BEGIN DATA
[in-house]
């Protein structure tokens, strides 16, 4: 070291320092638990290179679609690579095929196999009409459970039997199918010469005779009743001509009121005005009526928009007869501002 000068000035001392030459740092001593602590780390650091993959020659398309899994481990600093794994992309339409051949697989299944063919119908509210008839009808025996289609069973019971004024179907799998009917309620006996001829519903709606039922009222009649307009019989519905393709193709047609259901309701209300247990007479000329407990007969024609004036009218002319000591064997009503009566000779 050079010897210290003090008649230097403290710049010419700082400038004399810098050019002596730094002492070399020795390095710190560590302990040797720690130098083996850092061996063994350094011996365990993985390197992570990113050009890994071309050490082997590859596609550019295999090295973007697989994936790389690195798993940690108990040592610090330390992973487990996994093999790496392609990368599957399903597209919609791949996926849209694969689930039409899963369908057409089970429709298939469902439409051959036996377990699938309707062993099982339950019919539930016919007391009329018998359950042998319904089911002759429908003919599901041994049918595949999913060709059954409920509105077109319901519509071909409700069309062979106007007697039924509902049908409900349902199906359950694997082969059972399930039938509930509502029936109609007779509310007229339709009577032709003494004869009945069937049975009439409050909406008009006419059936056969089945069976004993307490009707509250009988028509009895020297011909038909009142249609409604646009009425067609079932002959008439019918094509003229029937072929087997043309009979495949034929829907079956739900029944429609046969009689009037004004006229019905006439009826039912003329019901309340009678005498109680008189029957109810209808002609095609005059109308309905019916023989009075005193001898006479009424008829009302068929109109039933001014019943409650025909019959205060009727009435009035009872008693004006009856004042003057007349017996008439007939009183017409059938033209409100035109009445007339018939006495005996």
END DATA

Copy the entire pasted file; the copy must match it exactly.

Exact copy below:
[in-house]
């Protein structure tokens, strides 16, 4: 070291320092638990290179679609690579095929196999009409459970039997199918010469005779009743001509009121005005009526928009007869501002 000068000035001392030459740092001593602590780390650091993959020659398309899994481990600093794994992309339409051949697989299944063919119908509210008839009808025996289609069973019971004024179907799998009917309620006996001829519903709606039922009222009649307009019989519905393709193709047609259901309701209300247990007479000329407990007969024609004036009218002319000591064997009503009566000779 050079010897210290003090008649230097403290710049010419700082400038004399810098050019002596730094002492070399020795390095710190560590302990040797720690130098083996850092061996063994350094011996365990993985390197992570990113050009890994071309050490082997590859596609550019295999090295973007697989994936790389690195798993940690108990040592610090330390992973487990996994093999790496392609990368599957399903597209919609791949996926849209694969689930039409899963369908057409089970429709298939469902439409051959036996377990699938309707062993099982339950019919539930016919007391009329018998359950042998319904089911002759429908003919599901041994049918595949999913060709059954409920509105077109319901519509071909409700069309062979106007007697039924509902049908409900349902199906359950694997082969059972399930039938509930509502029936109609007779509310007229339709009577032709003494004869009945069937049975009439409050909406008009006419059936056969089945069976004993307490009707509250009988028509009895020297011909038909009142249609409604646009009425067609079932002959008439019918094509003229029937072929087997043309009979495949034929829907079956739900029944429609046969009689009037004004006229019905006439009826039912003329019901309340009678005498109680008189029957109810209808002609095609005059109308309905019916023989009075005193001898006479009424008829009302068929109109039933001014019943409650025909019959205060009727009435009035009872008693004006009856004042003057007349017996008439007939009183017409059938033209409100035109009445007339018939006495005996």